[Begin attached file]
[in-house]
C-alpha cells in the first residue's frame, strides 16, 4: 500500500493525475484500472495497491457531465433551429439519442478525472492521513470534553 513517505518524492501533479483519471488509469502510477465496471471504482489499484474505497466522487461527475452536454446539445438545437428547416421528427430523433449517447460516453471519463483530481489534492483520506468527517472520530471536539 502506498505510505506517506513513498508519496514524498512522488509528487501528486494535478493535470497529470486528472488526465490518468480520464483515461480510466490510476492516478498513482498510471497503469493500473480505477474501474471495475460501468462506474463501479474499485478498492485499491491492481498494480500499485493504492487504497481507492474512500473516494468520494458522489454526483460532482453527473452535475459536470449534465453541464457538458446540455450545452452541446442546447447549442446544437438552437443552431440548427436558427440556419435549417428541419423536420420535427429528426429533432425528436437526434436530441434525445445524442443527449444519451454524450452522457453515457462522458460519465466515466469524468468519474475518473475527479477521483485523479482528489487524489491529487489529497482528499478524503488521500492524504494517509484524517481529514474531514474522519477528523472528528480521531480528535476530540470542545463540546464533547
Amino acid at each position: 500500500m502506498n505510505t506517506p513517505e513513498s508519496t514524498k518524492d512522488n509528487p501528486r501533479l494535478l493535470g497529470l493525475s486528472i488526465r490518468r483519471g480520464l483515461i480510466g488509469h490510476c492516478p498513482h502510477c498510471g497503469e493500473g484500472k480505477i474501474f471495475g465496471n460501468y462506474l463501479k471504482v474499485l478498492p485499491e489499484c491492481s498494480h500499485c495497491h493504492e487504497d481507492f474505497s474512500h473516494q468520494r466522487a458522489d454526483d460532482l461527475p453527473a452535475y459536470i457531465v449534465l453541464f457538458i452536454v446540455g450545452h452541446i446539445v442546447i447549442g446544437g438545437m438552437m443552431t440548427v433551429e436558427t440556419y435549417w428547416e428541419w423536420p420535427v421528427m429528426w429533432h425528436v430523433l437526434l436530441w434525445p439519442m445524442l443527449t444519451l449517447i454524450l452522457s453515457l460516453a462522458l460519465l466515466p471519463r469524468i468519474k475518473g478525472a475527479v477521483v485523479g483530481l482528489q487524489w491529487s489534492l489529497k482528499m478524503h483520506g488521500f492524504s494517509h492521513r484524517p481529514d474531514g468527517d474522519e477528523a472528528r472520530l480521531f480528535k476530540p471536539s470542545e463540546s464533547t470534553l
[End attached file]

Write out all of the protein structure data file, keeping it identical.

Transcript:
[in-house]
C-alpha cells in the first residue's frame, strides 16, 4: 500500500493525475484500472495497491457531465433551429439519442478525472492521513470534553 513517505518524492501533479483519471488509469502510477465496471471504482489499484474505497466522487461527475452536454446539445438545437428547416421528427430523433449517447460516453471519463483530481489534492483520506468527517472520530471536539 502506498505510505506517506513513498508519496514524498512522488509528487501528486494535478493535470497529470486528472488526465490518468480520464483515461480510466490510476492516478498513482498510471497503469493500473480505477474501474471495475460501468462506474463501479474499485478498492485499491491492481498494480500499485493504492487504497481507492474512500473516494468520494458522489454526483460532482453527473452535475459536470449534465453541464457538458446540455450545452452541446442546447447549442446544437438552437443552431440548427436558427440556419435549417428541419423536420420535427429528426429533432425528436437526434436530441434525445445524442443527449444519451454524450452522457453515457462522458460519465466515466469524468468519474475518473475527479477521483485523479482528489487524489491529487489529497482528499478524503488521500492524504494517509484524517481529514474531514474522519477528523472528528480521531480528535476530540470542545463540546464533547
Amino acid at each position: 500500500m502506498n505510505t506517506p513517505e513513498s508519496t514524498k518524492d512522488n509528487p501528486r501533479l494535478l493535470g497529470l493525475s486528472i488526465r490518468r483519471g480520464l483515461i480510466g488509469h490510476c492516478p498513482h502510477c498510471g497503469e493500473g484500472k480505477i474501474f471495475g465496471n460501468y462506474l463501479k471504482v474499485l478498492p485499491e489499484c491492481s498494480h500499485c495497491h493504492e487504497d481507492f474505497s474512500h473516494q468520494r466522487a458522489d454526483d460532482l461527475p453527473a452535475y459536470i457531465v449534465l453541464f457538458i452536454v446540455g450545452h452541446i446539445v442546447i447549442g446544437g438545437m438552437m443552431t440548427v433551429e436558427t440556419y435549417w428547416e428541419w423536420p420535427v421528427m429528426w429533432h425528436v430523433l437526434l436530441w434525445p439519442m445524442l443527449t444519451l449517447i454524450l452522457s453515457l460516453a462522458l460519465l466515466p471519463r469524468i468519474k475518473g478525472a475527479v477521483v485523479g483530481l482528489q487524489w491529487s489534492l489529497k482528499m478524503h483520506g488521500f492524504s494517509h492521513r484524517p481529514d474531514g468527517d474522519e477528523a472528528r472520530l480521531f480528535k476530540p471536539s470542545e463540546s464533547t470534553l